Blog

  • 04 Aug 2017 by Patricia Nyhan

     

     

    Looking for a way to engage in refugee support, despite pullback on immigration? Try reaching out to members of a Congress you may not have heard of yet – the Refugee Congress.  

    This advocacy and advisory organization of refugees, asylum-seekers, and stateless persons is made up of delegates from more than 25 countries of origin. Each of the 50 states and the District of Columbia have an elected delegate who listens to the concerns of refugees where they live and lobbies for support from the other Congress, the one on Capitol Hill.

    As returned Peace Corps volunteers, you can help on both fronts by working with them directly or through networks of their organizational partners.

     

    Who better to hear from in the cacophony of voices on refugee policy than refugees themselves?

     

    Here are some ways to become engaged with the Refugee Congress:

    .  Participate in a Refugee Congress advocacy campaign against proposals to restrict refugee resettlement.

    .  Join the delegate in your state in organizing local gatherings where refugees share their experiences with the community.

    .  Help facilitate refugees sharing their stories to the news media.

    .  Participate in social media campaigns.

    .  Meet with local refugee resettlement agencies.

     

    While delegates are active in advocacy throughout the year, they also have meetings several times a year that are open to the public. Attend one to learn how you can become involved. Contact a delegate on the Advisory Board, an 11-member elected leadership group, to see what more you can do to help. Join a delegate from your state in actions like the World Refugee Day rally at the White House in June. Maryland delegate Beni DeDieu Luzau is shown in photo below, holding sign at the rally.

    "Peace Corps volunteers are welcome to support the work of the delegates in their respective states because they are interested in refugees, and the Refugee Congress is the voice of refugees in the U.S.," he says.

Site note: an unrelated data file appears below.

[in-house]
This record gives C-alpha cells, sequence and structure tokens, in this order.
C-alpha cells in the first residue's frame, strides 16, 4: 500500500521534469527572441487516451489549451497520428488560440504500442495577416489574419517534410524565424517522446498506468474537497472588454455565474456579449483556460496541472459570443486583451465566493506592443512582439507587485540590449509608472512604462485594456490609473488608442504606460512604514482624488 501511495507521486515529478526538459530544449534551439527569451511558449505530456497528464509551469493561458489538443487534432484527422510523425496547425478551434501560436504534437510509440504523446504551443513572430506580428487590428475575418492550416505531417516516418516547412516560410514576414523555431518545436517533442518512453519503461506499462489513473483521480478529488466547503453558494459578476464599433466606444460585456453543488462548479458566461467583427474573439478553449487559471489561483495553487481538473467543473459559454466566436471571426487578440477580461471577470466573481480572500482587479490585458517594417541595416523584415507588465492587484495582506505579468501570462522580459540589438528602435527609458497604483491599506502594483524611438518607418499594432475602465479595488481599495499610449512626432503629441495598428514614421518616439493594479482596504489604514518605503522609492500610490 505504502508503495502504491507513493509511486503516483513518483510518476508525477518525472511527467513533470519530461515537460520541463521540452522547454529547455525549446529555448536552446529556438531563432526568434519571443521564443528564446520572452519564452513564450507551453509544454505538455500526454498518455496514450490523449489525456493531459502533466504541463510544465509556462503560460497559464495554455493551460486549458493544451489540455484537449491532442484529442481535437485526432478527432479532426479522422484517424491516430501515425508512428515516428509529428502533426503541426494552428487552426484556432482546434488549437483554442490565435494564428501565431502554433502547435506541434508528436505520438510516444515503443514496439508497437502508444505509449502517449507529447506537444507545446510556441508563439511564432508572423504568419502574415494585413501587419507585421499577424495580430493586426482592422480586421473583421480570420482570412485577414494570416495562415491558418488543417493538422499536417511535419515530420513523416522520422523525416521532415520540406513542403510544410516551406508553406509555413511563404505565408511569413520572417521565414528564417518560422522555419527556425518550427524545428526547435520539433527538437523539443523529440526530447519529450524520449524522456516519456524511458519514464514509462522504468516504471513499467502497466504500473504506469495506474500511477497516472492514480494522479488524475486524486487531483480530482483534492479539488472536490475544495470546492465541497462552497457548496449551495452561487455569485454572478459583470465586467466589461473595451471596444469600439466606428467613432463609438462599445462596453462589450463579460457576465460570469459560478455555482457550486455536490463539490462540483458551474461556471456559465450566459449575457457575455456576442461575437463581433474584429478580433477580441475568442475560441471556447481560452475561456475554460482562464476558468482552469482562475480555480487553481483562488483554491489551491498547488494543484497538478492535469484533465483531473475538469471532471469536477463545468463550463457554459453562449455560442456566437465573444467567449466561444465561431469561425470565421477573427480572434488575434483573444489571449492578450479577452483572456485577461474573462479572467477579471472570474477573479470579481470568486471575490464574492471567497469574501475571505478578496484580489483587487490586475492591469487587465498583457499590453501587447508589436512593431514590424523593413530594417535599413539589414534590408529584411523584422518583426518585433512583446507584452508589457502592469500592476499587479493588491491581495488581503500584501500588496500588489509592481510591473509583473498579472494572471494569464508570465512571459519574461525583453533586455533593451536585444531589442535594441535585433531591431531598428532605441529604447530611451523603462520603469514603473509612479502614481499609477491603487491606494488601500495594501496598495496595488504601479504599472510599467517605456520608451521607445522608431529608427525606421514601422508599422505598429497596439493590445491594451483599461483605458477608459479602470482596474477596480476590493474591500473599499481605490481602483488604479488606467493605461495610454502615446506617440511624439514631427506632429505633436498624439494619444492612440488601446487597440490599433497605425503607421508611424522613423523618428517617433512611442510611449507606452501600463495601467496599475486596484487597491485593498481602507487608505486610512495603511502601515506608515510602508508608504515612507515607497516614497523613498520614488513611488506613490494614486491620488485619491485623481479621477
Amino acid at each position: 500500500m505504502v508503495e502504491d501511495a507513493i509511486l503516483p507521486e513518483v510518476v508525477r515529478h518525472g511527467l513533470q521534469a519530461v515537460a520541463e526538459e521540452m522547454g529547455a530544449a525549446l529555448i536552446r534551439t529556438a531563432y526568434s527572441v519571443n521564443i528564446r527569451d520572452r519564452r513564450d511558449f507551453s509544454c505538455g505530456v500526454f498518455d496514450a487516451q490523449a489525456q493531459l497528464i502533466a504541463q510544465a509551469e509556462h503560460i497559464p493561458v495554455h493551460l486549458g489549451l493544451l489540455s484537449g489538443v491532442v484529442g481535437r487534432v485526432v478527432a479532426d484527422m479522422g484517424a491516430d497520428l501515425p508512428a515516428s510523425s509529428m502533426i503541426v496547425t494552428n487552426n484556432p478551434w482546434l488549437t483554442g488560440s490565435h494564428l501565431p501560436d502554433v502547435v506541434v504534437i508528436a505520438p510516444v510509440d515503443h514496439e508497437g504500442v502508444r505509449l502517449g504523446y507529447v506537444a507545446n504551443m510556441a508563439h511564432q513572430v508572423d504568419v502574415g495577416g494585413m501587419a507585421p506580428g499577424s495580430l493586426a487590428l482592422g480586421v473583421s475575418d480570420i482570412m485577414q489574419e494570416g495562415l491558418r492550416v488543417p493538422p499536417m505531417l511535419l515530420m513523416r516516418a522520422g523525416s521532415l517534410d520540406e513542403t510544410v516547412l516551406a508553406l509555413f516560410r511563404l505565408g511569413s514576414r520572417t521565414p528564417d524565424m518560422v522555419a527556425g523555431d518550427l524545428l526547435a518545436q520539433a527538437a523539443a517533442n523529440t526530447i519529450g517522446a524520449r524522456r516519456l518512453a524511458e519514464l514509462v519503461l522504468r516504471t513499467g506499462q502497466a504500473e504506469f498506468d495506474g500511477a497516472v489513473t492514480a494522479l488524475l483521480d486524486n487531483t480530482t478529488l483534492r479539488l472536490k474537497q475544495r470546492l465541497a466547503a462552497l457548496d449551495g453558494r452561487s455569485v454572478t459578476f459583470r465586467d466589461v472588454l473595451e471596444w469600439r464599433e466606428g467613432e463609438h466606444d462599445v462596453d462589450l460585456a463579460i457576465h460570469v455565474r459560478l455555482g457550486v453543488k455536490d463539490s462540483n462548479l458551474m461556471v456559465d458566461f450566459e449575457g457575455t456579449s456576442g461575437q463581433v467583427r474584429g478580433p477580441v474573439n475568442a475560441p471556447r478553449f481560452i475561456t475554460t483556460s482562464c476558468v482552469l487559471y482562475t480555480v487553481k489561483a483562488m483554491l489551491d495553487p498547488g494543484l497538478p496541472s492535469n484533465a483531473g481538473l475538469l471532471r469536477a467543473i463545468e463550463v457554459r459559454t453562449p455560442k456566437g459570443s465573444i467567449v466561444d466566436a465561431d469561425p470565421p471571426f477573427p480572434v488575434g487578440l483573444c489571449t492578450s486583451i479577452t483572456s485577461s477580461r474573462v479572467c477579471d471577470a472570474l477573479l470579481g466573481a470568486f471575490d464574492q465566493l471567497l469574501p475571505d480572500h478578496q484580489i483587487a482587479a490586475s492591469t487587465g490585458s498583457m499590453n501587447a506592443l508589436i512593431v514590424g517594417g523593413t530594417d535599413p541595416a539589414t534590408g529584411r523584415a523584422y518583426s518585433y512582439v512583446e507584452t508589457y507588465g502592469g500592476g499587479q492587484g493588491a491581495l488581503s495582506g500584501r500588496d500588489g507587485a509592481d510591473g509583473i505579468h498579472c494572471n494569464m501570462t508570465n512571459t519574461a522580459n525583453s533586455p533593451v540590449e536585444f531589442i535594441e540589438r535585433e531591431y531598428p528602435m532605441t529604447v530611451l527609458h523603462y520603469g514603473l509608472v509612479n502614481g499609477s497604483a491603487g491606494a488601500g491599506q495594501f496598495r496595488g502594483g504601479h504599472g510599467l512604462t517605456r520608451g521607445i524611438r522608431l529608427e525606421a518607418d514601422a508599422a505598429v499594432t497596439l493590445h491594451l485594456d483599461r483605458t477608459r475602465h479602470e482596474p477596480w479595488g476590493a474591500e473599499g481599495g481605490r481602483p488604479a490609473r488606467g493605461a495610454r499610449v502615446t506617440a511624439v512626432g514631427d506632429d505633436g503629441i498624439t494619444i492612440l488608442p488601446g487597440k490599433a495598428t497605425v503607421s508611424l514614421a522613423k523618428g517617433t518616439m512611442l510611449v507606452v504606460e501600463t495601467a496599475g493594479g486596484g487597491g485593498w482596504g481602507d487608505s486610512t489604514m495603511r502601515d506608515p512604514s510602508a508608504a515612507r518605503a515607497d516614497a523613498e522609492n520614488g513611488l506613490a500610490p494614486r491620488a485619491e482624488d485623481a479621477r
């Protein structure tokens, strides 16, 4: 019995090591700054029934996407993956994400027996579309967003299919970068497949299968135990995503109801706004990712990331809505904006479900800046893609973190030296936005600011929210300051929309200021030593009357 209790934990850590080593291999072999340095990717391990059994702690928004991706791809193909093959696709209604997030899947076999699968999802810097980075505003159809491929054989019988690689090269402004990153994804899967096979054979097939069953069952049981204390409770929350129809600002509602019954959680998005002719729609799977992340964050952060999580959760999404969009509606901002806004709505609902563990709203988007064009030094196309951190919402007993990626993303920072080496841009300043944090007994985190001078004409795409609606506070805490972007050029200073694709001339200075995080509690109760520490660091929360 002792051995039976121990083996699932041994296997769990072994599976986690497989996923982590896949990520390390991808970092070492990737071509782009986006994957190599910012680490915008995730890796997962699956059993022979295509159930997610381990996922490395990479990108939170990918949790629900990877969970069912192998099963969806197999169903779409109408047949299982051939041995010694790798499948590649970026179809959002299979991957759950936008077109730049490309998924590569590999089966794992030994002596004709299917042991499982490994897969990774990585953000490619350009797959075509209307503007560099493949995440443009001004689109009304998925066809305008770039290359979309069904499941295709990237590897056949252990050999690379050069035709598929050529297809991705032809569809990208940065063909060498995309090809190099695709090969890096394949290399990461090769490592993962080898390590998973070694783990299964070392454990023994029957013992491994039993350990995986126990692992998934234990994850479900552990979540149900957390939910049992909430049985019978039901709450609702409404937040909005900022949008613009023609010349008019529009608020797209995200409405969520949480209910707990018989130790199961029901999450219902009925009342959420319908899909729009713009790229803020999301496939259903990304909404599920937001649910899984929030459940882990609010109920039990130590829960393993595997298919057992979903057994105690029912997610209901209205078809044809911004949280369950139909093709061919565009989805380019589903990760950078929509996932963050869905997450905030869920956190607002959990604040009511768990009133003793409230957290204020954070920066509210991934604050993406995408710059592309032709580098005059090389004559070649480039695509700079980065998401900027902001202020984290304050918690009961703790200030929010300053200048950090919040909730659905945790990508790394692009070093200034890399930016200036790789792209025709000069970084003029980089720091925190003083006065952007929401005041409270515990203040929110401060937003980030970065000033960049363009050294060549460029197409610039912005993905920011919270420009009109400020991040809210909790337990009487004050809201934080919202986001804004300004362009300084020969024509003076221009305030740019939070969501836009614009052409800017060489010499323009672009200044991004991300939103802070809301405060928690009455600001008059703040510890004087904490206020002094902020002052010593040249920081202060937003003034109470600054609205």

UNHCR (United Nations High Commissioner for Refugees, the UN refugee agency) hosted the first Refugee Congress in Washington, DC, in 2011. Since then, national Congresses have been held in 2013 and 2016. The group receives financial and in-kind support from UNHCR and USA for UNHCR. Delegates come from a variety of professions, including educators, journalists, civil servants, business owners, accountants, attorneys, social workers and religious leaders. About a third of them are female. Get acquainted with them, whether offering your own advocacy, or with a refugee you may be mentoring.

    Because it’s the refugees’ own voices that are the most effective.  You can help them get heard.

     

    To connect with the Refugee Congress, visit their website: www.refugeecongress.org   View the Delegates list to find the delegate in your state.

     

  • 24 Jul 2017 by Patricia Nyhan

    Laurette Bennhold-Samaan returned home recently from a month of volunteering with refugees on the Greek island of Samos. She shares reflections on her experience in the following excerpts from her personal blog.

     

    “When I sit and reflect as to what contribution am I REALLY making, it’s not something grand at all. It’s the conversations, the human interactions and being the listening ear. It’s being open to receiving a hug from a child or giving a nod and warm smile to some of the adults. It’s reassuring them they are safe for now and that others in the world do care and they are not alone.”

    “ Samos Volunteers have current long-term refugees with good command of English as Community Liaisons who work closely with us on a daily basis. They translate for us linguistically and culturally. They are involved in every single project.”